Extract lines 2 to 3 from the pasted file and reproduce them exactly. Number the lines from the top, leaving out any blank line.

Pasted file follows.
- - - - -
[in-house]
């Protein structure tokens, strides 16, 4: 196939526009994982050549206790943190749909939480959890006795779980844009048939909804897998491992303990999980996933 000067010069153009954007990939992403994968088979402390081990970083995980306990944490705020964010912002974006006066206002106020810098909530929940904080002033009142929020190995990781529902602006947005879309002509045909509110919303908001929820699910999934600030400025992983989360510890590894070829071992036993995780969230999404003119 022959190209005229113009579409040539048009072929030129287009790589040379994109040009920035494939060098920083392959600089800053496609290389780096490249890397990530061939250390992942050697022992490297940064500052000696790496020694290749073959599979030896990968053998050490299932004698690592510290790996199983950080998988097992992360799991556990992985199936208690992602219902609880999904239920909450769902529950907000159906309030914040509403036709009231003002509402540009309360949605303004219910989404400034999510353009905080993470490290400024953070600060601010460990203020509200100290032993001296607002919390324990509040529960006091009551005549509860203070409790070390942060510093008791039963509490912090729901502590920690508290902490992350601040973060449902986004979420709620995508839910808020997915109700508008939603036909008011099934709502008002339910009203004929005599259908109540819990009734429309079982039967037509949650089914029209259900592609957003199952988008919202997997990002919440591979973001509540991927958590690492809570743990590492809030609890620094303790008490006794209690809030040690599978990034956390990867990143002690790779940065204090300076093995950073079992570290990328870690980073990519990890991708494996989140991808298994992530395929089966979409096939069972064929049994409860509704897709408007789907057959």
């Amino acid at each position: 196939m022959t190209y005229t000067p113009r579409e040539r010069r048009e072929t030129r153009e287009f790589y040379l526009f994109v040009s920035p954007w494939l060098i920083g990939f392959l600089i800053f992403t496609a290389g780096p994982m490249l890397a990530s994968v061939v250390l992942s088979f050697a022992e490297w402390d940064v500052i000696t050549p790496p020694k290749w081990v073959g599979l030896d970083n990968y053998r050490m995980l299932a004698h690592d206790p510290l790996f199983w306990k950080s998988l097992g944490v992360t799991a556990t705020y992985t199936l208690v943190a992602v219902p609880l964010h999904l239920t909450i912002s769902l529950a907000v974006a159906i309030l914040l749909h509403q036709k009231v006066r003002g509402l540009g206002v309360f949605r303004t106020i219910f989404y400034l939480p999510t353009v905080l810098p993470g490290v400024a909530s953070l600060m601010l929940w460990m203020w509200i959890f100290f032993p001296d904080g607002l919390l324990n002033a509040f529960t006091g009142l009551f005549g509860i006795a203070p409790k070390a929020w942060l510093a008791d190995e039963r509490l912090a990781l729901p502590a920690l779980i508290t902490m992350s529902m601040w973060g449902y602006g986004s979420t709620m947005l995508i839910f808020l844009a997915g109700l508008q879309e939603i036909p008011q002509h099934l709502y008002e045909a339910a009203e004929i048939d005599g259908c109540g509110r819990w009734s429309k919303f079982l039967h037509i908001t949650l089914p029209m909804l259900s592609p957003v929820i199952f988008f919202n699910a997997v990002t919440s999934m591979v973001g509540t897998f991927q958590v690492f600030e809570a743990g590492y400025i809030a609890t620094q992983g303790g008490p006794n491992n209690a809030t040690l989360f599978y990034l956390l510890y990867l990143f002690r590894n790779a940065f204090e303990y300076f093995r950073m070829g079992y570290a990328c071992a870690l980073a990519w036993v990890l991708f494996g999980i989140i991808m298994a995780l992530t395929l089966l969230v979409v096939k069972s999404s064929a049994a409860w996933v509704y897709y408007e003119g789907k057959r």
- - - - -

């Protein structure tokens, strides 16, 4: 196939526009994982050549206790943190749909939480959890006795779980844009048939909804897998491992303990999980996933 000067010069153009954007990939992403994968088979402390081990970083995980306990944490705020964010912002974006006066206002106020810098909530929940904080002033009142929020190995990781529902602006947005879309002509045909509110919303908001929820699910999934600030400025992983989360510890590894070829071992036993995780969230999404003119 022959190209005229113009579409040539048009072929030129287009790589040379994109040009920035494939060098920083392959600089800053496609290389780096490249890397990530061939250390992942050697022992490297940064500052000696790496020694290749073959599979030896990968053998050490299932004698690592510290790996199983950080998988097992992360799991556990992985199936208690992602219902609880999904239920909450769902529950907000159906309030914040509403036709009231003002509402540009309360949605303004219910989404400034999510353009905080993470490290400024953070600060601010460990203020509200100290032993001296607002919390324990509040529960006091009551005549509860203070409790070390942060510093008791039963509490912090729901502590920690508290902490992350601040973060449902986004979420709620995508839910808020997915109700508008939603036909008011099934709502008002339910009203004929005599259908109540819990009734429309079982039967037509949650089914029209259900592609957003199952988008919202997997990002919440591979973001509540991927958590690492809570743990590492809030609890620094303790008490006794209690809030040690599978990034956390990867990143002690790779940065204090300076093995950073079992570290990328870690980073990519990890991708494996989140991808298994992530395929089966979409096939069972064929049994409860509704897709408007789907057959």
């Amino acid at each position: 196939m022959t190209y005229t000067p113009r579409e040539r010069r048009e072929t030129r153009e287009f790589y040379l526009f994109v040009s920035p954007w494939l060098i920083g990939f392959l600089i800053f992403t496609a290389g780096p994982m490249l890397a990530s994968v061939v250390l992942s088979f050697a022992e490297w402390d940064v500052i000696t050549p790496p020694k290749w081990v073959g599979l030896d970083n990968y053998r050490m995980l299932a004698h690592d206790p510290l790996f199983w306990k950080s998988l097992g944490v992360t799991a556990t705020y992985t199936l208690v943190a992602v219902p609880l964010h999904l239920t909450i912002s769902l529950a907000v974006a159906i309030l914040l749909h509403q036709k009231v006066r003002g509402l540009g206002v309360f949605r303004t106020i219910f989404y400034l939480p999510t353009v905080l810098p993470g490290v400024a909530s953070l600060m601010l929940w460990m203020w509200i959890f100290f032993p001296d904080g607002l919390l324990n002033a509040f529960t006091g009142l009551f005549g509860i006795a203070p409790k070390a929020w942060l510093a008791d190995e039963r509490l912090a990781l729901p502590a920690l779980i508290t902490m992350s529902m601040w973060g449902y602006g986004s979420t709620m947005l995508i839910f808020l844009a997915g109700l508008q879309e939603i036909p008011q002509h099934l709502y008002e045909a339910a009203e004929i048939d005599g259908c109540g509110r819990w009734s429309k919303f079982l039967h037509i908001t949650l089914p029209m909804l259900s592609p957003v929820i199952f988008f919202n699910a997997v990002t919440s999934m591979v973001g509540t897998f991927q958590v690492f600030e809570a743990g590492y400025i809030a609890t620094q992983g303790g008490p006794n491992n209690a809030t040690l989360f599978y990034l956390l510890y990867l990143f002690r590894n790779a940065f204090e303990y300076f093995r950073m070829g079992y570290a990328c071992a870690l980073a990519w036993v990890l991708f494996g999980i989140i991808m298994a995780l992530t395929l089966l969230v979409v096939k069972s999404s064929a049994a409860w996933v509704y897709y408007e003119g789907k057959r």